Estimates of potential childhood lead exposure from contaminated soil using the USEPA IEUBK model in Melbourne, Australia

Laidlaw, M, Gordon, C, Taylor, M and Ball, A 2018, 'Estimates of potential childhood lead exposure from contaminated soil using the USEPA IEUBK model in Melbourne, Australia', Environmental Geochemistry and Health, vol. 40, no. 6, pp. 2785-2793.


Document type: Journal Article
Collection: Journal Articles

Title Estimates of potential childhood lead exposure from contaminated soil using the USEPA IEUBK model in Melbourne, Australia
Author(s) Laidlaw, M
Gordon, C
Taylor, M
Ball, A
Year 2018
Journal name Environmental Geochemistry and Health
Volume number 40
Issue number 6
Start page 2785
End page 2793
Total pages 9
Publisher Springer Netherlands
Abstract Soils in inner city areas internationally and in Australia have been contaminated with lead (Pb) primarily from past emissions of Pb in petrol, deteriorating exterior Pb-based paints and from industry. Children can be exposed to Pb in soil dust through ingestion and inhalation leading to elevated blood lead levels (BLLs). Currently, the contribution of soil Pb to the spatial distribution of children's BLLs is unknown in the Melbourne metropolitan area. In this study, children's potential BLLs were estimated from surface soil (0-2cm) samples collected at 250 locations across the Melbourne metropolitan area using the United States Environmental Protection Agency (USEPA) Integrated Exposure Uptake Biokinetic (IEUBK) model. A dataset of 250 surface soil Pb concentrations indicate that soil Pb concentrations are highly variable but are generally elevated in the central and western portions of the Melbourne metropolitan area. The mean, median and geometric soil Pb concentrations were 193, 110 and 108mg/kg, respectively. Approximately 20 and 4% of the soil samples exceeded the Australian HIL-A residential and HIL-C recreational soil Pb guidelines of 300 and 600 mg/kg, respectively. The IEUBK model predicted a geometric mean BLL of 2.5 +/- 2.1 mu g/dL (range: 1.3-22.5 mu g/dL) in a hypothetical 24-month-old child with BLLs exceeding 5 and 10 mu g/dL at 11.6 and 0.8% of the sampling locations, respectively. This study suggests children's exposure to Pb contaminated surface soil could potentially be associated with low-level BLLs in some locations in the Melbourne metropolitan area.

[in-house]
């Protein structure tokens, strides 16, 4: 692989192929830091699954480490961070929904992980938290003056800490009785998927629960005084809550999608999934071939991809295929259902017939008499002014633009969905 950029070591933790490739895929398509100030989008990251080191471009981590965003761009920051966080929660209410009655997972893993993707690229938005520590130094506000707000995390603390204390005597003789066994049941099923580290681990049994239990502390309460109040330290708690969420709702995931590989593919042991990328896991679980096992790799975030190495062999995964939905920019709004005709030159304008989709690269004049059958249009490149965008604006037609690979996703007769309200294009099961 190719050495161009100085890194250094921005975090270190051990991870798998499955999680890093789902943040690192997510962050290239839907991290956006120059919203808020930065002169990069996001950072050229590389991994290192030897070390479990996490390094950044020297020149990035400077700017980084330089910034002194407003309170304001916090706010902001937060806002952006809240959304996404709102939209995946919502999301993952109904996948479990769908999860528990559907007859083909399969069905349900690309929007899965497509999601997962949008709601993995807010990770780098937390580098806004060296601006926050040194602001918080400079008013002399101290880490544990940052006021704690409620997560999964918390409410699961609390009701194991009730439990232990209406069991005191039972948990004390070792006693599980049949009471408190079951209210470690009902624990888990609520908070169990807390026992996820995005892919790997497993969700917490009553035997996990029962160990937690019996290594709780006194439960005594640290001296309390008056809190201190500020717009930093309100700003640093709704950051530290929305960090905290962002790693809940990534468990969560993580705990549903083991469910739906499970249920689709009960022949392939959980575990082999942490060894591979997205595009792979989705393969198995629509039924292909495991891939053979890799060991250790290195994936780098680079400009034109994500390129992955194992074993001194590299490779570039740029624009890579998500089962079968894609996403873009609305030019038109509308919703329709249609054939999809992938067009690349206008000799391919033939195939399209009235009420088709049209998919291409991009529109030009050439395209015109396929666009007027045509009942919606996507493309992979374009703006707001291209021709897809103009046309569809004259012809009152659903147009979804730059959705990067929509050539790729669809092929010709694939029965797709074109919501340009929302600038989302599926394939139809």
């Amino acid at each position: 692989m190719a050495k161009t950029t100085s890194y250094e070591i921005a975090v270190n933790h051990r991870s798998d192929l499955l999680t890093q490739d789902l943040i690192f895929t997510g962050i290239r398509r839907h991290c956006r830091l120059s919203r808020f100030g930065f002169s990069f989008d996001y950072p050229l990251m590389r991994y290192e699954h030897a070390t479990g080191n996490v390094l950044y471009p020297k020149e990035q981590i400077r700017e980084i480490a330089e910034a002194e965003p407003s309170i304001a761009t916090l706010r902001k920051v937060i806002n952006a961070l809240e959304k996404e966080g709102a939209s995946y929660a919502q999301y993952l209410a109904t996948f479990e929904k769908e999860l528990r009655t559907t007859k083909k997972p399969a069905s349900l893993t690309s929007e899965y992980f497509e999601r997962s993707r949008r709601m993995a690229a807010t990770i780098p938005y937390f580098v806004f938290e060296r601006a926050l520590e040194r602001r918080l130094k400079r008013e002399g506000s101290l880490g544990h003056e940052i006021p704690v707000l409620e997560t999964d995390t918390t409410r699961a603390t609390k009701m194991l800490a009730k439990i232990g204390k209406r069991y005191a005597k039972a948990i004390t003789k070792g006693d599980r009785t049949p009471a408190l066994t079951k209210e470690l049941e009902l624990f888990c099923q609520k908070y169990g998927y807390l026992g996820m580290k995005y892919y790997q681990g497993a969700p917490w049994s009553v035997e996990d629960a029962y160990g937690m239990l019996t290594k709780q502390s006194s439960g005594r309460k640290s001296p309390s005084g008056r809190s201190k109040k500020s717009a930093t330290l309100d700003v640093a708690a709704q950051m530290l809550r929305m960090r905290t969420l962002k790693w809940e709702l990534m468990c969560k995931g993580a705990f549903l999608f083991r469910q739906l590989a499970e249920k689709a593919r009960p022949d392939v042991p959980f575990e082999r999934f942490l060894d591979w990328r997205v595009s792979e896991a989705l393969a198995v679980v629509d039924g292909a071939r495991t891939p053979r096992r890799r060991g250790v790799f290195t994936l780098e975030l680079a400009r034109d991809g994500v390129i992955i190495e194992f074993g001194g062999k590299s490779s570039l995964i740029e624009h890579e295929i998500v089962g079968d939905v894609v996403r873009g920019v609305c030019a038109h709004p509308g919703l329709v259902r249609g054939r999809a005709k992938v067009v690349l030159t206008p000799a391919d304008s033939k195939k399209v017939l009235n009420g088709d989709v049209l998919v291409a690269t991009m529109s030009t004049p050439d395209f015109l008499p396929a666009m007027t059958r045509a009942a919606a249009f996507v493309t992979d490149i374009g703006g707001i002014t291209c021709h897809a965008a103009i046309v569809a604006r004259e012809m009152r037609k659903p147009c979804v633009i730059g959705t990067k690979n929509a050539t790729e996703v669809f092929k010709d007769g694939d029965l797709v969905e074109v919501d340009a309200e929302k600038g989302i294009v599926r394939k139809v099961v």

Subject Environmental Impact Assessment
Keyword(s) Blood
Contamination
Model
Prediction
Urban
DOI - identifier 10.1007/s10653-018-0144-6
Copyright notice © Springer Nature B.V. 2018
ISSN 0269-4042
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